Index Put/Call Ratio spiked. What this means for the stock market


The CBOE’s Index Put/Call Ratio spiked yesterday to 1.78
The Index Put/Call Ratio (CPCI) is different from the Equity Put/Call Ratio (CPCE). The Index Put/Call Ratio measures index options as opposed to equity options. For a more detailed explanation, go to Stockcharts.
The stock market made a short-medium term rally the last 2 times the Index Put/Call Ratio spiked to at least 1.77

*I find it particularly interesting that the Index Put/Call ratio didn’t spike on the February 2018 low. Instead, it spiked on the March 2018 low (second retest bottom).
Here’s what happened next to the S&P 500 (historically) when the Index Put/Call ratio spiked to at least 1.78 for the first time in 1 year.


This study has a very small sample size (data only begins from 2003). We’re going to increase the sample size by relaxing the parameters.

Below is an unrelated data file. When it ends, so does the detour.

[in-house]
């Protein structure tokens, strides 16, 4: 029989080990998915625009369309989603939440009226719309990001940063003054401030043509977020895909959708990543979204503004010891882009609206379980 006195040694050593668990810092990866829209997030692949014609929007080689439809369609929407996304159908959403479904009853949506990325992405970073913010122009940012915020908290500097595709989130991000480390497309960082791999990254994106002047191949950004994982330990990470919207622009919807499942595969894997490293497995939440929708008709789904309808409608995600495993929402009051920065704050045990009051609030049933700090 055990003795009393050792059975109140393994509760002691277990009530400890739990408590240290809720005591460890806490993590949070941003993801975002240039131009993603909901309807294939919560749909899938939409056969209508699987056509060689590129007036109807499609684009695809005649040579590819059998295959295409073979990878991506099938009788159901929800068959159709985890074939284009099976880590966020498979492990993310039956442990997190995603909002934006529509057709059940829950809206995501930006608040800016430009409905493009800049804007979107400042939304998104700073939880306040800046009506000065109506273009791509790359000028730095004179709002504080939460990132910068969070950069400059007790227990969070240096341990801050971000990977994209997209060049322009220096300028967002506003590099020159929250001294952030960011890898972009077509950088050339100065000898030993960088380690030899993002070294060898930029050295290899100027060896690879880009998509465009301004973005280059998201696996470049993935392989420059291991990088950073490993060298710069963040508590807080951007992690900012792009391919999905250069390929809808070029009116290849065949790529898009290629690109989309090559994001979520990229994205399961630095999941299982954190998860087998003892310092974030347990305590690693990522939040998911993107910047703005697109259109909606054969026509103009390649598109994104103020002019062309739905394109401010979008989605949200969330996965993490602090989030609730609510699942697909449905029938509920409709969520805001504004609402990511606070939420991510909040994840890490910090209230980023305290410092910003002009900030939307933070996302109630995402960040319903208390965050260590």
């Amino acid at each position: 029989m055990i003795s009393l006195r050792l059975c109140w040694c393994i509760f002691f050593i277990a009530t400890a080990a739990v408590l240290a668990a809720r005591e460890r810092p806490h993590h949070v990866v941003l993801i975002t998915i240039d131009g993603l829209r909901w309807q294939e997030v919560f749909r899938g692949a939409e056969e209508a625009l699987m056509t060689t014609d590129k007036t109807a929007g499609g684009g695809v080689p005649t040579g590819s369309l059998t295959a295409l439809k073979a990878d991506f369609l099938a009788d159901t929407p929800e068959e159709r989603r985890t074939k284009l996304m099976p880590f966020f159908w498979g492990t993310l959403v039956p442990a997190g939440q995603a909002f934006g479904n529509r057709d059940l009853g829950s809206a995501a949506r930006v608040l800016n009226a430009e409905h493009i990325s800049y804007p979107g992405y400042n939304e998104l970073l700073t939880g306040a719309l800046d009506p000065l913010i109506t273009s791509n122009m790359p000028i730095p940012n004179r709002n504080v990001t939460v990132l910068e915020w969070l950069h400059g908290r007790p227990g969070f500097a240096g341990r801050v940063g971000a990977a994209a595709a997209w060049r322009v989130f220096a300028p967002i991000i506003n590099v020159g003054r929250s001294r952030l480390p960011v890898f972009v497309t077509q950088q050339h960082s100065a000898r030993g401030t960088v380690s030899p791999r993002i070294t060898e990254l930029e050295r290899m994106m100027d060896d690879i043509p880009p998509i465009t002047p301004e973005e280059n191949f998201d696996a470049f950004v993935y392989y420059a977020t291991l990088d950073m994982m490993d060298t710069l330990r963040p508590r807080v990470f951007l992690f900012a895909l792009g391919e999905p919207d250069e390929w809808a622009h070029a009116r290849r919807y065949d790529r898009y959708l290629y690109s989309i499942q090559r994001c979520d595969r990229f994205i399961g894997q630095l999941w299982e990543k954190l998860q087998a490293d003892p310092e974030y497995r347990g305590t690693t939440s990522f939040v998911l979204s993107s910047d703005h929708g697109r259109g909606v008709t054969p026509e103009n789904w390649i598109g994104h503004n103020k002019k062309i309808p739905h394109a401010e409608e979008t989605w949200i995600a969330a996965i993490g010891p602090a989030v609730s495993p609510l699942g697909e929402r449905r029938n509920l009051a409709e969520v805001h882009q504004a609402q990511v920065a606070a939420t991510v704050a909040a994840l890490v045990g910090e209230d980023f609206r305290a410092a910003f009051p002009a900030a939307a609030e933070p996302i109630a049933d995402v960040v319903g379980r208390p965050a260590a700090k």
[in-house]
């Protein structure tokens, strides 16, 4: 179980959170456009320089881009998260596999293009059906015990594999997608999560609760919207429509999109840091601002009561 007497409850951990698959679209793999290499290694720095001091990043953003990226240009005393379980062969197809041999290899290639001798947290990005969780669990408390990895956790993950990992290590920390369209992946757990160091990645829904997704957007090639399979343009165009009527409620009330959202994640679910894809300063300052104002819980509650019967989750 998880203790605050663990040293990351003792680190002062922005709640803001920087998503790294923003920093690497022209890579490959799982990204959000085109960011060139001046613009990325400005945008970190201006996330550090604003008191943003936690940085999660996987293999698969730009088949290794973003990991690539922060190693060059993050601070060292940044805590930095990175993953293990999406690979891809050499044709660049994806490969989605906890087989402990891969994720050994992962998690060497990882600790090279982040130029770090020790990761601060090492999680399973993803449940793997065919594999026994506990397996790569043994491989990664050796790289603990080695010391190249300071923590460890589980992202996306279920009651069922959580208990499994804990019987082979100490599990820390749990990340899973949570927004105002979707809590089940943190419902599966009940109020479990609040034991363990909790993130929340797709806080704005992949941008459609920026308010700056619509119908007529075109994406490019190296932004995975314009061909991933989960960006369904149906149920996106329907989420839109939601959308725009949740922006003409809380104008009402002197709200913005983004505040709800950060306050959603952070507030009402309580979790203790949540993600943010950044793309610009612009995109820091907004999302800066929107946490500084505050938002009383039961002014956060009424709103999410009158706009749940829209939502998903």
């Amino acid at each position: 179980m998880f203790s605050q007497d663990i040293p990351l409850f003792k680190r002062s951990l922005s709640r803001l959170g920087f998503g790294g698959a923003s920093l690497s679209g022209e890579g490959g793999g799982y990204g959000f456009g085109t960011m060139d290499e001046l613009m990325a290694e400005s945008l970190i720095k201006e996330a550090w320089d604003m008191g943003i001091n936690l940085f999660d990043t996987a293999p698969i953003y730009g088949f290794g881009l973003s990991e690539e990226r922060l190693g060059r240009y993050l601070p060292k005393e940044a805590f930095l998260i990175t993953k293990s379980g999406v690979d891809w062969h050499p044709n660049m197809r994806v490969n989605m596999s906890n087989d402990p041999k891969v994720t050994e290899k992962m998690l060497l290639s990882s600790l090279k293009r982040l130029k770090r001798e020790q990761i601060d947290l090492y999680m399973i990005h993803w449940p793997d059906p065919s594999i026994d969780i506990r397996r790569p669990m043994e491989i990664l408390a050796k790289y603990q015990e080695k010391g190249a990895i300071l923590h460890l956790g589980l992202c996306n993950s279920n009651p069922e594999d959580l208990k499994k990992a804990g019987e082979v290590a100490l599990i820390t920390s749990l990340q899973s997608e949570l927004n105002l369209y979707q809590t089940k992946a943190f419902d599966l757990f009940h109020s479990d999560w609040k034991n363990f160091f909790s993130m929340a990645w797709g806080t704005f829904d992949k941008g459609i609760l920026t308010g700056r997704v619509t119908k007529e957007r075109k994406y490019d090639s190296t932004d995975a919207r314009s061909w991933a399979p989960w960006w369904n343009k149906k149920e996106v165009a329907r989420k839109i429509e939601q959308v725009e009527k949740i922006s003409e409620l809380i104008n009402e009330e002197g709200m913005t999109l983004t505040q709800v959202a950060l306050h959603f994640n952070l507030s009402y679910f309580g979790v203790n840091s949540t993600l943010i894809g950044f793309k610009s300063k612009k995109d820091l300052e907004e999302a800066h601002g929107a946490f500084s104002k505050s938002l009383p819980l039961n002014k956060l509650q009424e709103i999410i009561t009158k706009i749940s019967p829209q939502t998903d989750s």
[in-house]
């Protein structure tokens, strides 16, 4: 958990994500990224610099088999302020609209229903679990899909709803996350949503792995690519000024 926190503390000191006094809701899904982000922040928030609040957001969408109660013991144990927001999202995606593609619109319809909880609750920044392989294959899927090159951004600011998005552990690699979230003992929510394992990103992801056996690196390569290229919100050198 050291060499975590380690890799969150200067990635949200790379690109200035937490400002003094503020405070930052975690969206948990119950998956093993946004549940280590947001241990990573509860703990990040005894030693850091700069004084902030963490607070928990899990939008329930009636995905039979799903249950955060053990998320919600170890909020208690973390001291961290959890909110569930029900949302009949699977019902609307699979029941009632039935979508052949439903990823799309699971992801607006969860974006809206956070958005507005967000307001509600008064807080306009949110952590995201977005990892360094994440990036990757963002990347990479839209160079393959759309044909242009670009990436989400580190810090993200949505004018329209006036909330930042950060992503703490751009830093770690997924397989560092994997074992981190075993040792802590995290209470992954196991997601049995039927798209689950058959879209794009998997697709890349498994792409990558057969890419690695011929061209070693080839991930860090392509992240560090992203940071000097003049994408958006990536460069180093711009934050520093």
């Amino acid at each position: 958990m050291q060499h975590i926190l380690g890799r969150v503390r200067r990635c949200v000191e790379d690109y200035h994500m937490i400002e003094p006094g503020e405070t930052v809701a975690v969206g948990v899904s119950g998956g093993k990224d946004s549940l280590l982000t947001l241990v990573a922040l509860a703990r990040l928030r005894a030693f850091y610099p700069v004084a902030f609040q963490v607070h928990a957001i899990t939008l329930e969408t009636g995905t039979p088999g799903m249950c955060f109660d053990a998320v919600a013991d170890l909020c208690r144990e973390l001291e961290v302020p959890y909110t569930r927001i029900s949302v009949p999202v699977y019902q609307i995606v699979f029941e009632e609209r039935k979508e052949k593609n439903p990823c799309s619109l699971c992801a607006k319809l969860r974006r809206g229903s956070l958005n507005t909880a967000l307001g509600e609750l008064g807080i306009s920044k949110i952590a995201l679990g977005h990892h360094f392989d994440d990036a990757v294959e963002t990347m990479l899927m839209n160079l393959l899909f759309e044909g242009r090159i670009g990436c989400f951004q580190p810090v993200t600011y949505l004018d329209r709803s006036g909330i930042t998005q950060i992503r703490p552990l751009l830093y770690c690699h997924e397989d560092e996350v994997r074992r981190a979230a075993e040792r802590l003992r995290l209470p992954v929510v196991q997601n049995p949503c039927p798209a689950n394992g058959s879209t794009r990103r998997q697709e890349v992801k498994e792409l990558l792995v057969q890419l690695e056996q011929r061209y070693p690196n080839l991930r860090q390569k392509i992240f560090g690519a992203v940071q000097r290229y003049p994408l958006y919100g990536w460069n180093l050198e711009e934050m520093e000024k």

Here’s what happened next to the S&P 500 (historically) when the Index Put/Call ratio spiked to at least 1.78 for the first time in 3 months

As you can see, this can lead to some short-term weakness, but the next 3-6 months are more bullish than bearish.
Why is this not a consistently short-term bullish sign for the stock market? Isn’t a spike in the Put/Call ratio “supposed” to be short term bullish for stocks?
The Index Put/Call Ratio is more associated with professionals and institutions who are buying puts as a hedge against their long positions. A spike in the Index Put/Call Ratio means that professionals (who aren’t consistently “smart money”) are buying a lot of Puts in case the market falls in the short term.
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